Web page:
Why You Should Be Moving to LEDs for your Aquarium Lighting
For many years, saltwater aquarium hobbyists have treated metal halide bulbs and fluorescent lamps/tubes as the de facto standard for tank lighting. But with the rise of LED (light-emitting diode) light bulbs, these lighting staples have quickly gone out of favour, due largely to the energy efficiency and wide spectrums of lighting offered by LEDs. And if you’re wondering why incandescent bulbs aren’t in the mix, the heat produced by these bulbs makes them nigh impossible to use in aquariums, which often need cool temperatures.
What Makes LED Aquarium Lighting so Great?
It boils down to two things: an incredibly long lifespan, and a much smaller footprint on your utility bill. Although LED lights are currently more expensive than CFLs and metal halide bulbs, the energy savings they offer and the reduction in replacement costs offset their upfront investment over the long run. Indeed, you get what you pay for from an LED, what with its 50,000-hour lifespan and tiny energy consumption.
Colour When LEDs first made a splash in the aquarium industry, they could only produce a white glow, making them a popular choice for creating moonlit moods. These days, LED technology has advanced to the point where bulbs now come in every colour imaginable, from blue, red, to yellow, green, and more. The sheer variety of colours means you can create spectacular themes for your aquarium with just lighting alone.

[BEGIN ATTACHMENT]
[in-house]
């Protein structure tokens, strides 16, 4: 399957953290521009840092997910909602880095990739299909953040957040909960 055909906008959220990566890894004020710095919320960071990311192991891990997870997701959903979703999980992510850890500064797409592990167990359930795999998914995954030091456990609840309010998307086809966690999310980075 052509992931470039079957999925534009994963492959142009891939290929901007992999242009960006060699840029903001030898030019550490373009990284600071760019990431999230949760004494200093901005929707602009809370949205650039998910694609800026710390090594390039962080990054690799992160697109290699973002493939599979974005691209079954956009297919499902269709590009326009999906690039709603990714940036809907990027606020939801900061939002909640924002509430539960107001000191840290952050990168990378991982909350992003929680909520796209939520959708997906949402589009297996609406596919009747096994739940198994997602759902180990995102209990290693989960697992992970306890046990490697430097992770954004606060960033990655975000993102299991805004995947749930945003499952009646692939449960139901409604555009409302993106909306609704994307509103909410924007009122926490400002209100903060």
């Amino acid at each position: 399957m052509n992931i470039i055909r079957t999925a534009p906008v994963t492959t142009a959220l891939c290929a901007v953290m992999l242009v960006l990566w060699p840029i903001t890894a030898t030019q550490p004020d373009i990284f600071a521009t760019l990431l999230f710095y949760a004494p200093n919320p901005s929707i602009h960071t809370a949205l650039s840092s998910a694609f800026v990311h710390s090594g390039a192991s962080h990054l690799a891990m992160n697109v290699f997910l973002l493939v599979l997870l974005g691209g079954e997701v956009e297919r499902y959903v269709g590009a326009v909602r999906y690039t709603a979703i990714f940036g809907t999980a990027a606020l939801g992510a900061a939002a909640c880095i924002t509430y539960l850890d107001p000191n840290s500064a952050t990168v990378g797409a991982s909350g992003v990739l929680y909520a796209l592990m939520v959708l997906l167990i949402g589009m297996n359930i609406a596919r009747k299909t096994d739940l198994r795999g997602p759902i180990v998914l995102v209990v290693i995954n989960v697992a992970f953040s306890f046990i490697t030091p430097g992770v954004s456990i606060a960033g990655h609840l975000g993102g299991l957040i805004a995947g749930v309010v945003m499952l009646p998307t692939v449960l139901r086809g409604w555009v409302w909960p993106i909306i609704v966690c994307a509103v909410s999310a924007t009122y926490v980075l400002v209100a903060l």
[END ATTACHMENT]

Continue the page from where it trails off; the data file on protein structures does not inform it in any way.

More Great Reasons to Switch For aquarium hobbyists, heat is one of the biggest problems introduced by artificial lighting; too much heat, and your aquarium overheats, leading to algae bloom and/or poor plant growth.
Another advantage of LEDs is the fact that they don’t have any mercury, a crucial component in fluorescent lights. And there’s more. LEDs are compatible with dimming switches and automatic timers, allowing aquarium keepers to brighten or dim the lights at specific times of the day.
If you want to get started with LED lighting for your aquarium, here’s a great guide on Instructables.com.
You can also contact our LiquidLEDs support team for more ideas.